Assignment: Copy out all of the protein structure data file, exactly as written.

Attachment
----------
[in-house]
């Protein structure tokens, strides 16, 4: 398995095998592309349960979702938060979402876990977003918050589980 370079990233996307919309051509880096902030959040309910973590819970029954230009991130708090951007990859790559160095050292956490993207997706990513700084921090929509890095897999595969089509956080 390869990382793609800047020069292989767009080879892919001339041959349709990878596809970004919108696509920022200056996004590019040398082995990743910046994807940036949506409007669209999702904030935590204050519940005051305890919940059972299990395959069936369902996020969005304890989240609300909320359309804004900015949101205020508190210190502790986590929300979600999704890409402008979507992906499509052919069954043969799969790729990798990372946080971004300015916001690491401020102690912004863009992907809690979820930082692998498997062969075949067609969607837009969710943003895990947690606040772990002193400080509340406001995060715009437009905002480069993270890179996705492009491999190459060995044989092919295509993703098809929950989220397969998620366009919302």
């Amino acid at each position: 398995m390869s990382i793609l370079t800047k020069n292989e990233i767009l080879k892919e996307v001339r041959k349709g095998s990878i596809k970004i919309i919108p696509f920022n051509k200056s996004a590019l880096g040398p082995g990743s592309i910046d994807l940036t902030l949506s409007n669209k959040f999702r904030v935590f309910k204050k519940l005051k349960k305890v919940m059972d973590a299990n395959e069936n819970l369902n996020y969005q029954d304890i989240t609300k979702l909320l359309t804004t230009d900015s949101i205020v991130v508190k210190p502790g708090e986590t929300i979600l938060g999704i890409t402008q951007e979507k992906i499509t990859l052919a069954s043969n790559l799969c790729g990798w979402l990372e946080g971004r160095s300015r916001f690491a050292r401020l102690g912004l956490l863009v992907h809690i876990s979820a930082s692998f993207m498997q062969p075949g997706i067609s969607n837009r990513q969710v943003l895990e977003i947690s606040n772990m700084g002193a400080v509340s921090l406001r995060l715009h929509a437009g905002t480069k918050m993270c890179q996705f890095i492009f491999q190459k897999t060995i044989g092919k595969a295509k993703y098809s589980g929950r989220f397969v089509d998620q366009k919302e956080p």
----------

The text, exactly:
[in-house]
């Protein structure tokens, strides 16, 4: 398995095998592309349960979702938060979402876990977003918050589980 370079990233996307919309051509880096902030959040309910973590819970029954230009991130708090951007990859790559160095050292956490993207997706990513700084921090929509890095897999595969089509956080 390869990382793609800047020069292989767009080879892919001339041959349709990878596809970004919108696509920022200056996004590019040398082995990743910046994807940036949506409007669209999702904030935590204050519940005051305890919940059972299990395959069936369902996020969005304890989240609300909320359309804004900015949101205020508190210190502790986590929300979600999704890409402008979507992906499509052919069954043969799969790729990798990372946080971004300015916001690491401020102690912004863009992907809690979820930082692998498997062969075949067609969607837009969710943003895990947690606040772990002193400080509340406001995060715009437009905002480069993270890179996705492009491999190459060995044989092919295509993703098809929950989220397969998620366009919302």
């Amino acid at each position: 398995m390869s990382i793609l370079t800047k020069n292989e990233i767009l080879k892919e996307v001339r041959k349709g095998s990878i596809k970004i919309i919108p696509f920022n051509k200056s996004a590019l880096g040398p082995g990743s592309i910046d994807l940036t902030l949506s409007n669209k959040f999702r904030v935590f309910k204050k519940l005051k349960k305890v919940m059972d973590a299990n395959e069936n819970l369902n996020y969005q029954d304890i989240t609300k979702l909320l359309t804004t230009d900015s949101i205020v991130v508190k210190p502790g708090e986590t929300i979600l938060g999704i890409t402008q951007e979507k992906i499509t990859l052919a069954s043969n790559l799969c790729g990798w979402l990372e946080g971004r160095s300015r916001f690491a050292r401020l102690g912004l956490l863009v992907h809690i876990s979820a930082s692998f993207m498997q062969p075949g997706i067609s969607n837009r990513q969710v943003l895990e977003i947690s606040n772990m700084g002193a400080v509340s921090l406001r995060l715009h929509a437009g905002t480069k918050m993270c890179q996705f890095i492009f491999q190459k897999t060995i044989g092919k595969a295509k993703y098809s589980g929950r989220f397969v089509d998620q366009k919302e956080p």